Tuesday, 26 October 2010

Kirkcudbright is 'Dy-no-mite!'

Kirkcudbright, a recent destination for one of our famous day trips, is a lovely, arty town located at the estuary of the River Dee in Galloway.

First order of business: I had to learn how to pronounce the name properly. It is most definitely not pronounced how it looks: kur (to rhyme with fur) KOO (to rhyme with fu manchu) bree (to rhyme with tree). So that's kur-KOO-bree, emphasis on the KOO. I guess I should apologize for the title of this post, then. Sorry. Sorry Kirkcudbright. Sorry Jimmy Walker of Good Times fame. Sorry.

There are several noticable things about Kirkcudbright. The ruin of Maclellan's Castle dominates one end of the town, where
Castle Street and Cuthbert Street meet. I didn't think the castle was particulary nice to look at, but see a nicely drawn town map here.

Another noticeable thing about the town, something I haven't seen much of in the UK, is wide streets. They aren't as wide as Salt Lake City's streets, or the streets in Las Vegas (which you need to file something akin to a flight plan before you cross), but they are very wide for British streets.

Kirkcudbright has one of the more interesting WWI memorials I've seen. It is a statue of a man with a sword and shield protecting a small boy. Usually they are just a stone pillar with names on them. Something interesting to note is that the WWI memorials in these little towns have a lot (I'm not kidding) of soldier's names on them, about twice as many as WWII. I'm always moved by seeing those lists of names, especially when in a very small village. I look around and think my God, nearly all of the men from this little town were lost. And then twenty years later, another world war. It is sobering.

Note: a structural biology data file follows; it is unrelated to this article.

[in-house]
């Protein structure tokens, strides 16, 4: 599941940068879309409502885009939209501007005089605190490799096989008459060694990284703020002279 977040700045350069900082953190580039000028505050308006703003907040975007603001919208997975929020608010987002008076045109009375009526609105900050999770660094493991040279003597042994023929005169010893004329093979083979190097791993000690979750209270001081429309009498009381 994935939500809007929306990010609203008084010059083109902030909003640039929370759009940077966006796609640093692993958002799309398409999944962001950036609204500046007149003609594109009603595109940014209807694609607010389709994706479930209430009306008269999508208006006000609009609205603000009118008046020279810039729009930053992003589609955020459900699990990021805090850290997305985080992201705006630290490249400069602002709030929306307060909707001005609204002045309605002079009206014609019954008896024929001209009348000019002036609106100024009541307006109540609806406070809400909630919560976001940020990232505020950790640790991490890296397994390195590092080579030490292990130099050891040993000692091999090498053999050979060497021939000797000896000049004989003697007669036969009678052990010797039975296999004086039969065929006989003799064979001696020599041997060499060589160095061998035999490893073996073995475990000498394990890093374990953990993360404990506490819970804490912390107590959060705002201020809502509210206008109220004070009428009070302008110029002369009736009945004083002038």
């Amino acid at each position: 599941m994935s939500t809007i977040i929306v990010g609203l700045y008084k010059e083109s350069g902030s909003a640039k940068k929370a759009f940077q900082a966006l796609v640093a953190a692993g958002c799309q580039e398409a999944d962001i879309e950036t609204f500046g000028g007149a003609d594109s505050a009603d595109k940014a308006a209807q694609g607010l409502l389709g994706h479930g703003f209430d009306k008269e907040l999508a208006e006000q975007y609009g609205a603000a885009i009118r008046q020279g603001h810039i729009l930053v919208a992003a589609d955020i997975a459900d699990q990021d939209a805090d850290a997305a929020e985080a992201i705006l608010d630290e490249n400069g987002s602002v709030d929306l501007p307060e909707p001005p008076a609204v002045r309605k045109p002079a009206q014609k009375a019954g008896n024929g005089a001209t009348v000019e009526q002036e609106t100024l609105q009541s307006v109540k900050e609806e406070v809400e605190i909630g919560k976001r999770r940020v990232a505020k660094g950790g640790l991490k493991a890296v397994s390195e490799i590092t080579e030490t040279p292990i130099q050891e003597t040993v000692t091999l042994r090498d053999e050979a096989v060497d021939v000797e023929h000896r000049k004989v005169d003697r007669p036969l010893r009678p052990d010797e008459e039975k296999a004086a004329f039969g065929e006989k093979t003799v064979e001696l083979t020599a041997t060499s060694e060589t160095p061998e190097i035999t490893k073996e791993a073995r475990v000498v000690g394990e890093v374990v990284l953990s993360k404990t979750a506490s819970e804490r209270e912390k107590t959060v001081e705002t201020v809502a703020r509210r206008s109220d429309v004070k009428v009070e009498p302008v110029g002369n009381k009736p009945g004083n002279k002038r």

Another thing you notice is that the town does pride itself on being home to a lot of artists. I think a town that promotes the arts is a very good town indeed. In keeping with the arty feeling, the citizens seem to have agreed that it would be really cool to paint their houses interesting colors, so you do get that seaside town feeling when you look around.

Here are a few pics of Kirkcudbright. Enjoy. 

Click for the larger pic and you'll see the house near the end of the street is purple

This lovely church was turned into several private flats

You better not misbehave in Kirkcudbright

 Loved Ones Lost at Sea

'To The Glorious Dead: 1914 - 1918'

Fishing boat in Kirkcudbright Harbour along the river Dee

 You are not allowed to drive your car into the harbour

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